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Rana catesbeiana

Don't let the picture fool you. This guy is huge! The bullfrog is one of the largest species of frog in the world (up to 8 inches in length), and that causes some problems, as you'll see in a minute. They get their name from their deep, resonant croak, which is as powerful as a bull's bellow (hence the name) and can be heard for miles on a clear night.

The bullfrog lives primarily in the United States, with some territory extending into the temperate rainforest of British Columbia and down into the Baja. Its environment usually consists of a pond, lake, or a deep, slow-moving river, any place that has water deep enough to hide in and banks where it can sun itself.
Opportunistic predators, bullfrogs will eat just about anything they can fit in their mouth. Their diet consists mainly of insects, which it catches with its sticky, extensible tongue, but it will also snack on other frogs (including young bullfrogs!), small snakes, and works. Feasting so, a bullfrog can grow so big that they've been known to take down baby waterfowl, grabbing ducklings from below and holding them under until they drown. In places where they have no predators, bullfrogs can decimate whole ecosystems, chomping down everything around them until there's nothing left. When they reach this size, snakes can't handle them, and the only thing that can take them on is a large water bird or raptor, such as a hawk, eagle, crane, or heron. Even they can have a tough time of it!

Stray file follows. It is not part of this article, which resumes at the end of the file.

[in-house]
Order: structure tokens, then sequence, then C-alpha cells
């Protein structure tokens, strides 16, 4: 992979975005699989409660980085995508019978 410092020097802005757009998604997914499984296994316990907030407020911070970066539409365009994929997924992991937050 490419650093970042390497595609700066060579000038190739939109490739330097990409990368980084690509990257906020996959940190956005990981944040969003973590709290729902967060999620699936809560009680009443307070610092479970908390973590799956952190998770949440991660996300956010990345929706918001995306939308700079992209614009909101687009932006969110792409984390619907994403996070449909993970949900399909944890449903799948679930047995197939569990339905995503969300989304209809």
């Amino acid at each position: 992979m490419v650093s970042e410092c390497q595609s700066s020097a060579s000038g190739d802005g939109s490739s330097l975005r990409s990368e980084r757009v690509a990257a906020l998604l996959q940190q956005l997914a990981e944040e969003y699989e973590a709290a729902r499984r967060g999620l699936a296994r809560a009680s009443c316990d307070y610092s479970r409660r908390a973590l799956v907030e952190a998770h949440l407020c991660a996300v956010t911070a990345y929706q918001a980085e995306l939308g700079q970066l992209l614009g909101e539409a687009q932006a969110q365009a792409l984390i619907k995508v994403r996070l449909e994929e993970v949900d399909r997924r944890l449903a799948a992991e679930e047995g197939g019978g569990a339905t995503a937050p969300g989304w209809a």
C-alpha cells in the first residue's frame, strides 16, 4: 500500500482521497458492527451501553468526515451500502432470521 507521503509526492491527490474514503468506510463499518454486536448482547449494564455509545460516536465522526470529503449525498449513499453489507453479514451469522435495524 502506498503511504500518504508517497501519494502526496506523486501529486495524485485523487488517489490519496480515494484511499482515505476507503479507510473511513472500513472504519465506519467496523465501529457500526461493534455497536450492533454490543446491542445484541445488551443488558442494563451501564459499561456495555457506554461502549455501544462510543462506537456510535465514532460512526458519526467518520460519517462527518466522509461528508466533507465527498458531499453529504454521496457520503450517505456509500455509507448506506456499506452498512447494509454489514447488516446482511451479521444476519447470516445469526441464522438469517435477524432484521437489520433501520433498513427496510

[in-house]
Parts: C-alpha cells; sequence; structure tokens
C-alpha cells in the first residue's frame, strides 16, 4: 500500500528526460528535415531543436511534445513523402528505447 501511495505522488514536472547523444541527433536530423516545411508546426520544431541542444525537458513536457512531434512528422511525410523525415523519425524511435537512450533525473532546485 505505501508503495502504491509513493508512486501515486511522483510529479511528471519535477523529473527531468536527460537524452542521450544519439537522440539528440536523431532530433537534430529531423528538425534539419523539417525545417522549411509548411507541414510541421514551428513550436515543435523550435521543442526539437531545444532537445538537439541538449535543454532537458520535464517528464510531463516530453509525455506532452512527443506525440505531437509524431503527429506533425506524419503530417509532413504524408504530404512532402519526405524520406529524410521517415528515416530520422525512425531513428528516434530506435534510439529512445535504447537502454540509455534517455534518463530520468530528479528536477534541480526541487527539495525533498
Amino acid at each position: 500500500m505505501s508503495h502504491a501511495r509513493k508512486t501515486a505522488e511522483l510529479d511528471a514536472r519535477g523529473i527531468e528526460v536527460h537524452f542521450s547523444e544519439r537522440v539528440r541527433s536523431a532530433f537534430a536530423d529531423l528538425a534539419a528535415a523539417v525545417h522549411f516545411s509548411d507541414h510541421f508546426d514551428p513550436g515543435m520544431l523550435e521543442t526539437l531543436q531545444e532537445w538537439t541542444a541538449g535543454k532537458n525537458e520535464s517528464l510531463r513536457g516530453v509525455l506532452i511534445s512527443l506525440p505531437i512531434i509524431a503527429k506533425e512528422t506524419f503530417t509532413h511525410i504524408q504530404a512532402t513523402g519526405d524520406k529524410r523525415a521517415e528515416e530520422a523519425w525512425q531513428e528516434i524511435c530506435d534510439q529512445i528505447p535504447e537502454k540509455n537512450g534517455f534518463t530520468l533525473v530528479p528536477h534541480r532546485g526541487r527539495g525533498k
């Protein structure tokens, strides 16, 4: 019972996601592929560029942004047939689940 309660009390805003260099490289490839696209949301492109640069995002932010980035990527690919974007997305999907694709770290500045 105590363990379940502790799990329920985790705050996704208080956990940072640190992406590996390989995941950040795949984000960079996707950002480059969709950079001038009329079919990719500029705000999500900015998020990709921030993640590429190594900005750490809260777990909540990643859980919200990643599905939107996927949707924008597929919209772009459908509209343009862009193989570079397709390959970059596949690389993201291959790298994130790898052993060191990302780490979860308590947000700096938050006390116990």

Baby bullfrog

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